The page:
What Are the Penalties for Shoplifting in Texas?

security camera

Unfortunately, many assume that taking a small item or a few knick-knacks from stores is insignificant. After all, many stores make millions, so they likely won’t even notice something is missing. However, this is far from the truth. In Texas, shoplifting is taken very seriously and can even result in time spent in jail. It’s also not uncommon to be accused of this crime if the store owner is suspicious of you. As such, if you are accused of this crime, it’s imperative to connect with a Houston theft defense attorney to discuss your legal options. The following blog explores what penalties you can face for this crime and why contacting an attorney is critical.

What Constitutes Shoplifting?

While most people assume shoplifting is just hiding items in bags or pockets, it is generally any time you intentionally steal from a store without paying for it. This includes hiding items on your person, removing security tags to take the item, and manipulating barcodes so the item scans differently. Additionally, stealing shopping carts can also warrant a shoplifting charge.

What Consequences Can I Face?

Unfortunately, many assume that getting caught shoplifting will warrant a slap on the wrist or a ban from the store. However, this is far from the truth, as you can face several penalties.

If you are found and charged with shoplifting in Texas, you can face criminal charges. Generally, this warrants a misdemeanor based on the value of the item stolen. For example, goods valued at $50 or less warrant a Class C charge, $50-$500 increases to a Class B, and anything over $500 is a Class A misdemeanor charge. However, shoplifting items valued at $2,500 or more can result in a felony charge.

If you are charged with a Class B misdemeanor or higher, you can face at least 180 days in jail, but the potential for up to one year. A felony charge will warrant even more jail time. Aside from potential time behind bars, you can also face hefty fines, ranging from $500 to $4,000.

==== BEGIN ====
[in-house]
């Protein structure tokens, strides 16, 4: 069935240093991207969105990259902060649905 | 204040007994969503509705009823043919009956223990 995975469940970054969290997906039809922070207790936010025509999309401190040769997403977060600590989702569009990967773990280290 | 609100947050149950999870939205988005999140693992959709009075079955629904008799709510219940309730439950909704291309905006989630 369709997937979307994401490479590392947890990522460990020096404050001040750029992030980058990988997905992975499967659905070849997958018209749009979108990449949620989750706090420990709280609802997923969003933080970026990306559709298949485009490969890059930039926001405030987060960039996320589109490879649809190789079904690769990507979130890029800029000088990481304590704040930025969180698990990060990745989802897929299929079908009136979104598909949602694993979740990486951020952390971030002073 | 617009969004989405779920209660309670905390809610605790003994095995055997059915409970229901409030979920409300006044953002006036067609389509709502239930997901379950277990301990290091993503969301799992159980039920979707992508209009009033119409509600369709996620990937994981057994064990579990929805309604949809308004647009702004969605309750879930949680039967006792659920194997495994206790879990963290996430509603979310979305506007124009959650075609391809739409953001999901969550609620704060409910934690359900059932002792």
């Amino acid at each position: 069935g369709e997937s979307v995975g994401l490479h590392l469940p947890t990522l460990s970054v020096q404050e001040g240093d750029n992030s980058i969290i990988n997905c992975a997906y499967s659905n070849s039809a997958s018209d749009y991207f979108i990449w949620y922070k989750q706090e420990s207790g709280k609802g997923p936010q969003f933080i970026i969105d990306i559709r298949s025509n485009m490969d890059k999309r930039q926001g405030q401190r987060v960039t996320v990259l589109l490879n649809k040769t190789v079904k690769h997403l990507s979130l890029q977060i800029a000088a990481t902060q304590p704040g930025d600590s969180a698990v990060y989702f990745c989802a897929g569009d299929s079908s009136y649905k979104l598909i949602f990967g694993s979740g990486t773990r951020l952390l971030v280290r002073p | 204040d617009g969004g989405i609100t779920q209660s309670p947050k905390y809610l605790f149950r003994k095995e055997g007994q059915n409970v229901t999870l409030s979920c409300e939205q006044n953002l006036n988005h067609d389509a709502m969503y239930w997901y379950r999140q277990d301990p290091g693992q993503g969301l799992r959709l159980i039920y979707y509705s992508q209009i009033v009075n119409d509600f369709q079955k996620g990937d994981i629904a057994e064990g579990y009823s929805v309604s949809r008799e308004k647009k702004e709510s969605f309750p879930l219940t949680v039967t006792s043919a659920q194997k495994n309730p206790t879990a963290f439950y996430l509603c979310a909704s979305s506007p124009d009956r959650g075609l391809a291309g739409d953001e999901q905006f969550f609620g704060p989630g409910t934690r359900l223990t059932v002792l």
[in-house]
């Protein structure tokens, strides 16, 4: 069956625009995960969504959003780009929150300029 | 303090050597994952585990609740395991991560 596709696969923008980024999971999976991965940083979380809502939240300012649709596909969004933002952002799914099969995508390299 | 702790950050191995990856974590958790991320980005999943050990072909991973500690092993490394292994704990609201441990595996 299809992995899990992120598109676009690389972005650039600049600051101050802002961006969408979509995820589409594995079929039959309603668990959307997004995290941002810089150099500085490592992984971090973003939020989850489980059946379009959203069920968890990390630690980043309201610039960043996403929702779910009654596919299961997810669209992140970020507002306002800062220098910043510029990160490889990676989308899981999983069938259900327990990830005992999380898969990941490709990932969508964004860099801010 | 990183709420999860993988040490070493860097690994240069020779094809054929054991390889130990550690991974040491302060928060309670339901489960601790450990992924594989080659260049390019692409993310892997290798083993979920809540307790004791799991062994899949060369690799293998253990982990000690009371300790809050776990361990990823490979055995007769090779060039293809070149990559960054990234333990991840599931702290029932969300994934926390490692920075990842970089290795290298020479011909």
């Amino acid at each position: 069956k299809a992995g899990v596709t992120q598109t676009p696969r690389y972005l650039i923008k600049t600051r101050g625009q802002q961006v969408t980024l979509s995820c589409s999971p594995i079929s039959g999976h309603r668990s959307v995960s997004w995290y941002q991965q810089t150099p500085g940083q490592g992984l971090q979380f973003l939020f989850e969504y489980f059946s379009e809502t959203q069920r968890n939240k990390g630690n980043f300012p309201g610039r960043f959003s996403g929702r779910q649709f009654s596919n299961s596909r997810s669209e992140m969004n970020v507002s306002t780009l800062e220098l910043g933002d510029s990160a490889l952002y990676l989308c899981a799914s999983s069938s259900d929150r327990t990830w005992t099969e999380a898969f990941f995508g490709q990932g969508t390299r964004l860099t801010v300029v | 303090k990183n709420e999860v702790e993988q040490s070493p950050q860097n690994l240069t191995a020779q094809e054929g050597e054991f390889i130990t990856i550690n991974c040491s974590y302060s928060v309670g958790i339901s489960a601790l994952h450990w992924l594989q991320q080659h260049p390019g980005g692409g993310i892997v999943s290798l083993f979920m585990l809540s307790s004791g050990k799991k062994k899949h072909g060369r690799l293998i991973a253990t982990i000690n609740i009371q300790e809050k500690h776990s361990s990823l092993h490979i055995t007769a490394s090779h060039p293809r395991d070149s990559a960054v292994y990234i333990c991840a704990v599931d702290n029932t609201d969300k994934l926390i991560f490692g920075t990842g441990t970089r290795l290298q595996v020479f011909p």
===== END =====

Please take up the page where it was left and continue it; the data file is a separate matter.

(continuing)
Are There Any Possible Defenses?

Though it may not seem possible, there are ways to beat a shoplifting accusation and charge. Generally, two things must be true for a shoplifting conviction – intent to conceal and to steal. Essentially, if a store manager or owner can prove that you intentionally concealed an item, they may be able to have you charged. However, showing intent to steal is much more challenging, and you may find that working with an experienced attorney can help you navigate the complexities of proving you had no intentions to steal the item.

Additionally, video footage may work in your favor. For example, if you are being charged because you allegedly stole an item, security footage may capture you scanning the bar code. This can illustrate an issue with the store’s self-checkout, helping prove your innocence in the matter.

At the Gonzalez Law Group, we understand how complicated navigating these matters can be, which is why our team is ready to assist. We will explore all possible avenues to fight for the best possible outcome. Contact us today to learn how we can assist you through these complex times.